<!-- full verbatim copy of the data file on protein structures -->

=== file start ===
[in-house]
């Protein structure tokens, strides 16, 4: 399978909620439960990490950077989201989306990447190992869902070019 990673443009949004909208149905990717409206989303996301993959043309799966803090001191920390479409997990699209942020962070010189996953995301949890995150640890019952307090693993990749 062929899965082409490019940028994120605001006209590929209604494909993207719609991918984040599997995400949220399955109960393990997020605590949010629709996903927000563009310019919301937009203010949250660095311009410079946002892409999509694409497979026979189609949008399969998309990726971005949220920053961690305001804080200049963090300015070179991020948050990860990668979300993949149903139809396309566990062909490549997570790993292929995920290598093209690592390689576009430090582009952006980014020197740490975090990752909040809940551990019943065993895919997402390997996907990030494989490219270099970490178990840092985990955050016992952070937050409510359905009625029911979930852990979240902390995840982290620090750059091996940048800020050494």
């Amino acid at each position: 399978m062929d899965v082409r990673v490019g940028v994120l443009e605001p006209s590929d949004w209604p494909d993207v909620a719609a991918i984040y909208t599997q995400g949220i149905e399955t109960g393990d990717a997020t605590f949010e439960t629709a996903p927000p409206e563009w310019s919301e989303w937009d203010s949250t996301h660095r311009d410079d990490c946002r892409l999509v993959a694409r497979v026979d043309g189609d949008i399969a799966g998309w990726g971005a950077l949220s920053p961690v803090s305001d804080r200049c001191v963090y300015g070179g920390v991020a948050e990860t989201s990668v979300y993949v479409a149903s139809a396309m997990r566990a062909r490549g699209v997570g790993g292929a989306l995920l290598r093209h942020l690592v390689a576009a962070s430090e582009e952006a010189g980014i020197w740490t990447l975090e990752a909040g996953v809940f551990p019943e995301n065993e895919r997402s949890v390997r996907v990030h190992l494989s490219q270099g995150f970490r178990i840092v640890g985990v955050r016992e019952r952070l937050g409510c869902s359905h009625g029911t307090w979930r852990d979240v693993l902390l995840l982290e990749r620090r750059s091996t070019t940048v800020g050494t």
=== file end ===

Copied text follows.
[in-house]
């Protein structure tokens, strides 16, 4: 399978909620439960990490950077989201989306990447190992869902070019 990673443009949004909208149905990717409206989303996301993959043309799966803090001191920390479409997990699209942020962070010189996953995301949890995150640890019952307090693993990749 062929899965082409490019940028994120605001006209590929209604494909993207719609991918984040599997995400949220399955109960393990997020605590949010629709996903927000563009310019919301937009203010949250660095311009410079946002892409999509694409497979026979189609949008399969998309990726971005949220920053961690305001804080200049963090300015070179991020948050990860990668979300993949149903139809396309566990062909490549997570790993292929995920290598093209690592390689576009430090582009952006980014020197740490975090990752909040809940551990019943065993895919997402390997996907990030494989490219270099970490178990840092985990955050016992952070937050409510359905009625029911979930852990979240902390995840982290620090750059091996940048800020050494």
């Amino acid at each position: 399978m062929d899965v082409r990673v490019g940028v994120l443009e605001p006209s590929d949004w209604p494909d993207v909620a719609a991918i984040y909208t599997q995400g949220i149905e399955t109960g393990d990717a997020t605590f949010e439960t629709a996903p927000p409206e563009w310019s919301e989303w937009d203010s949250t996301h660095r311009d410079d990490c946002r892409l999509v993959a694409r497979v026979d043309g189609d949008i399969a799966g998309w990726g971005a950077l949220s920053p961690v803090s305001d804080r200049c001191v963090y300015g070179g920390v991020a948050e990860t989201s990668v979300y993949v479409a149903s139809a396309m997990r566990a062909r490549g699209v997570g790993g292929a989306l995920l290598r093209h942020l690592v390689a576009a962070s430090e582009e952006a010189g980014i020197w740490t990447l975090e990752a909040g996953v809940f551990p019943e995301n065993e895919r997402s949890v390997r996907v990030h190992l494989s490219q270099g995150f970490r178990i840092v640890g985990v955050r016992e019952r952070l937050g409510c869902s359905h009625g029911t307090w979930r852990d979240v693993l902390l995840l982290e990749r620090r750059s091996t070019t940048v800020g050494t």